<input type="submit" value="Create PM">
    </fieldset>
    </form>
    (or, input type="image"... your button looks *really* Appley :)

    The fieldset can have border: 0 and the legend can be position: absolute; left: -999em; to hide it.

    It is indeed totally legal to have a form that just has a submit button, though I believe most places with such buttons still don't use a form... instead their backend has a unique URL and just does special stuff based on that URL. See, the user isn't sending any special information with that button: everyone hitting it should be getting the same result, yes?

    Is there any way the form on the right (dealing with messages in the inbox) would affect the result when the user clicks "Create PM"? That's the *only* way I can imagine that both would have to be in a single form.

  12. #12
    SitePoint Wizard DoubleDee's Avatar
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    Stomme Poes,

    As usual, an insightful response!! :tub:


    Quote Originally Posted by Stomme poes View Post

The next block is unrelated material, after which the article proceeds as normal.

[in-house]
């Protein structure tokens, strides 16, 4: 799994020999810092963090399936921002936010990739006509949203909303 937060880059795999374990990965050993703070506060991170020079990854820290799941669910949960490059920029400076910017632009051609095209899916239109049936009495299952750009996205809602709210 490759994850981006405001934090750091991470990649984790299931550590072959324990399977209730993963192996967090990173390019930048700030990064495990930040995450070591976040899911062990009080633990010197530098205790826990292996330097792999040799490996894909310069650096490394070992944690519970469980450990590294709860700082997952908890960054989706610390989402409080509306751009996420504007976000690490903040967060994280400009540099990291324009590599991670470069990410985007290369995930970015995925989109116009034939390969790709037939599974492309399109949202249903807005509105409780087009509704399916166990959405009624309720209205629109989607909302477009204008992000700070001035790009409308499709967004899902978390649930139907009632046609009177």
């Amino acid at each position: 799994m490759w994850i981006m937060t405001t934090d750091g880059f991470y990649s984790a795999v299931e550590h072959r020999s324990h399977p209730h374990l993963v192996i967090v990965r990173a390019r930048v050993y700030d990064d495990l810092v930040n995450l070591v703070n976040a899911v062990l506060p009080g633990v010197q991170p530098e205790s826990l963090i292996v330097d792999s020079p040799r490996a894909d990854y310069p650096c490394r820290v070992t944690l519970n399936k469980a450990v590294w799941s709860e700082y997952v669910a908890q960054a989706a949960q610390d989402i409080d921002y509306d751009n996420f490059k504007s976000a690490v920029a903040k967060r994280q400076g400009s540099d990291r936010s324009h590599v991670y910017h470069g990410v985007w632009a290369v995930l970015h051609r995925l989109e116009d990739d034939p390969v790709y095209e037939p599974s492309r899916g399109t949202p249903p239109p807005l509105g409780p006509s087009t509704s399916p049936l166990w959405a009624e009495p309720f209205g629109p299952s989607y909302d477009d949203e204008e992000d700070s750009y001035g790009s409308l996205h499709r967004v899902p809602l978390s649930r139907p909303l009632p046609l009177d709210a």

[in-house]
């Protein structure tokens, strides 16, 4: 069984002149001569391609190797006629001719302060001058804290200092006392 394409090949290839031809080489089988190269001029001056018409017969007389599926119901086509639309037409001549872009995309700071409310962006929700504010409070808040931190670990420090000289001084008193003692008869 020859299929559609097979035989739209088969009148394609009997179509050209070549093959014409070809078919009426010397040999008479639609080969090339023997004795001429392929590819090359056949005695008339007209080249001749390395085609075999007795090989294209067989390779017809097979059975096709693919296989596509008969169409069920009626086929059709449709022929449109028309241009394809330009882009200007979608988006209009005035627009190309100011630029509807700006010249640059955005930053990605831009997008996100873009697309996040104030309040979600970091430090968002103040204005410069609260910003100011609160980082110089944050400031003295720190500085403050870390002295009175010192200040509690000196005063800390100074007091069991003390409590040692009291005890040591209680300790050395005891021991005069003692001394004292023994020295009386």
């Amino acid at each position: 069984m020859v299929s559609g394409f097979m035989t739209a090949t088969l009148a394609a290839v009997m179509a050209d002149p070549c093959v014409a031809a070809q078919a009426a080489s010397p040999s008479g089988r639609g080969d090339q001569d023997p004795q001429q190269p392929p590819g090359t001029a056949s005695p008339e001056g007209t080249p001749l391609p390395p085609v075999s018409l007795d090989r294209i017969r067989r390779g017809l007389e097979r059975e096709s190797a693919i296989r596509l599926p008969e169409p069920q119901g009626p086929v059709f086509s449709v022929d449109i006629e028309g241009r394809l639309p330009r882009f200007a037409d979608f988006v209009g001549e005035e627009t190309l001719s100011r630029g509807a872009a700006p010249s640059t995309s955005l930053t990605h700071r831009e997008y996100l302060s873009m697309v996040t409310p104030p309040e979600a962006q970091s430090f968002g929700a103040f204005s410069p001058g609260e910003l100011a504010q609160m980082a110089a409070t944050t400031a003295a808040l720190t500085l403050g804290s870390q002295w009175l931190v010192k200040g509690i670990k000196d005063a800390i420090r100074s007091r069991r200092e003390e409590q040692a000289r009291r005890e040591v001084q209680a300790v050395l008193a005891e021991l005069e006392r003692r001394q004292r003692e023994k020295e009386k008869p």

Hi Debbie, I see one form and one link.

    The form is the "what does the user want to do with messages in their inbox/sentbox/draftsbox/etc." That's a single form with multiple checkboxes, with the message/subject name as the labels...
    Okay.


    looks good.
    Thanks!


    Create PM is, in most other places, a link called "send new mail" or similar. On the left you have "folders" which are really links to navigate to other groups of mails, and "Create PM" is another link which takes users to a different "form". To me, and on most web-based mail applications, these are simple links because the user is *always* brought to the same blank send-mail template.
    Yes, everyone is taken to the same page which is "send_pm.php"


    (you're taking on a lot, if this is to imitate a webmail-like system!)